I have around 25 basses. I'm not really a boutique bass kind of guy, so all my basses are for the most part basic models. Among them, I have neck thru, set neck, and bolt on models. I have never heard compressed from my neck thrus. IMO, the type of wood and electronics that each bass is made of makes much more of a difference than how the neck is attached to the body. Some basses seem to have more natural (unplugged) sustain than others. My alder P Bass (I think it's alder...) sounds brighter than my mahogany Thunderbird, but a maple Mockingbird I owned (neck thru) was brighter than either one of them.

    It's true that replacing the neck is easier with a bolt on (and basically impossible with a neck thru), but it's untrue to assume you're SOL if your neck thru does develop problems. A good luthier can not only repair or replace even a shattered headstock, it's also possible he can take a humped, warped, or twisted neck thru and make that neck as good as new. It might not be cheap, but a Fender replacement neck will cost you $400, and the quality off the shelf types $200 and up. I've even seen a Les Paul headstock, which was snapped completely off, repaired so well that you couldn't even see the repair (and it wasn't shot over with dark finish. It was left natural).

    The only person that can decide which type of bass is right for you, is you. I'd recommend trying as many as possible and letting your ears and hands decide which one is best. Forget about arbitrary ideas of which kind of construction is "better". They're all good. Different, but good. What matters is what works for you.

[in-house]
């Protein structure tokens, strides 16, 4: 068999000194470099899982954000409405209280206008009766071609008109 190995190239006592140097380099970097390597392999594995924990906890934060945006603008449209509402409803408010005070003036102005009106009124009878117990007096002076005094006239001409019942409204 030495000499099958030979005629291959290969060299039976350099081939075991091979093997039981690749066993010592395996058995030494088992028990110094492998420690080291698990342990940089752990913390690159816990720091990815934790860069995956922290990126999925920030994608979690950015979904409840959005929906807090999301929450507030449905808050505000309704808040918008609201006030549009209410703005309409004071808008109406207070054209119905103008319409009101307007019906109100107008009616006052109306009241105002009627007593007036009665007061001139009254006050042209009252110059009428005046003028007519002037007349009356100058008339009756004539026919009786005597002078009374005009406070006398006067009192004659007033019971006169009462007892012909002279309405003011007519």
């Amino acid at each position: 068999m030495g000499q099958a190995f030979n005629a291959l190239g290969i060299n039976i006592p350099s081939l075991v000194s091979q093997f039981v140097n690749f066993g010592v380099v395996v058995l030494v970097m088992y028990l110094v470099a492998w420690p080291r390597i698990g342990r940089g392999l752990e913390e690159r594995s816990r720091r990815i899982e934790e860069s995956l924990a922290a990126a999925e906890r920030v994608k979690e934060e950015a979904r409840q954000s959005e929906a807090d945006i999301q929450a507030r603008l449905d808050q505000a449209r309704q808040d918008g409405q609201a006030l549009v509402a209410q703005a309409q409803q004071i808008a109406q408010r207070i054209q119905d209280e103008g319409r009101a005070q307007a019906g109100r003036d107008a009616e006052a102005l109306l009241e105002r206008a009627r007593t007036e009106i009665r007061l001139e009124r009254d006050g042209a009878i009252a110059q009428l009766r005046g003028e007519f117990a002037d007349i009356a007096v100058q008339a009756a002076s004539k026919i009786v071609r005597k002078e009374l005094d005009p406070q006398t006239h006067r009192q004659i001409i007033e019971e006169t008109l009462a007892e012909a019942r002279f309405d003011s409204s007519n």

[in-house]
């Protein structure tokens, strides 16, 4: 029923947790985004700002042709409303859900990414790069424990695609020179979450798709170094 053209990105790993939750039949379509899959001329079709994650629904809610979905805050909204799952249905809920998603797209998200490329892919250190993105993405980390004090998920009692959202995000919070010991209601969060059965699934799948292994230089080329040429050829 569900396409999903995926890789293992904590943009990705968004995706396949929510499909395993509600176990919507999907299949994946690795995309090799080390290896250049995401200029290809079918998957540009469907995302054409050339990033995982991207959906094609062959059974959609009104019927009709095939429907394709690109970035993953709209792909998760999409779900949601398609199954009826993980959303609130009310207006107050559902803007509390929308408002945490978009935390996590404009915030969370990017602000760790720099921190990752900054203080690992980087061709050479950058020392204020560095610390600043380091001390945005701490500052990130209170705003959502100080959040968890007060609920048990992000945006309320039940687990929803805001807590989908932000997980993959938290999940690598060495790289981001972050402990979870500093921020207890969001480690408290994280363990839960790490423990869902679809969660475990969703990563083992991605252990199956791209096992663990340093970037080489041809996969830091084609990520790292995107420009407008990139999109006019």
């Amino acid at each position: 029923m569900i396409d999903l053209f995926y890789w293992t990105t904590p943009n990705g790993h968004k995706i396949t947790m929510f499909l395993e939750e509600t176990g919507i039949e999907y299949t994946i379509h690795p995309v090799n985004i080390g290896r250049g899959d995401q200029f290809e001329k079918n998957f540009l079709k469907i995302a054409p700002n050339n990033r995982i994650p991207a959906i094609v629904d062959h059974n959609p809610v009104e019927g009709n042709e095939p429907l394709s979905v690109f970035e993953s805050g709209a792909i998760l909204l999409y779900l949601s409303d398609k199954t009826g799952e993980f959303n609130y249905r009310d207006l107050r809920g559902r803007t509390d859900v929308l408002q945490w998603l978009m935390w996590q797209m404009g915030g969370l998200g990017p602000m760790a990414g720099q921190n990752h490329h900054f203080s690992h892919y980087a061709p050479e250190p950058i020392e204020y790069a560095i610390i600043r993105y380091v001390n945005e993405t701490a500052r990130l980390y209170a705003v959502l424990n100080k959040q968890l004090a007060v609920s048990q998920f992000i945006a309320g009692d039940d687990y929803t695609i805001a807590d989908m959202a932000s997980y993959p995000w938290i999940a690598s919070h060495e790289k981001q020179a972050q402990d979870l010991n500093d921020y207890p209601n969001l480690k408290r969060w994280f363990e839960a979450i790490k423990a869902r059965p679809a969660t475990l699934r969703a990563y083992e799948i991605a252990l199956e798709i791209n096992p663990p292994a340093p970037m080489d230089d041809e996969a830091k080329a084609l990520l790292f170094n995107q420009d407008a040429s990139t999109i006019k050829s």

10. The Hammer

    The Hammer

    Jul 13, 2004
    I have to agree with 69vette the neck is just one part of the bass that contributes to its sound. I have played great sounding bolt-ons and great sounding neck-thrus and crappy ones as well. I personally prefer neck-thru myself but it is a matter of personal taste and not necessarily because I believe them to be "better" than bolt-ons. If your friend is trying to encourage not to buy a bass because it is a neck-thru thinking that bolt-on is a better choice then he is misinformed. I would not pass over a neck-thru Alembic to buy a Mexican made Fender, nor would I pass over a Lakland to buy a Peavey Grind neck thru. It all depends on how well the bass is made and not so much the attachment of the neck.
  11. Squidfinger

    Squidfinger I wish I could sing like Rick Danko.

    Jan 7, 2004
    Shreveport LA

    1) more sustain

    2) slightly smoother tone (less trebley snap)

    Are the differences night and day against a bolt-on? No. Are they noticeable? Yes.
  12. LajoieT

    LajoieT I won't let your shadow be my shade...

    Oct 7, 2003
    Western Massachusetts
    Caveat: All other things being equal, Woods/PUPs/Electronics/Hardware/Basic Body Shape...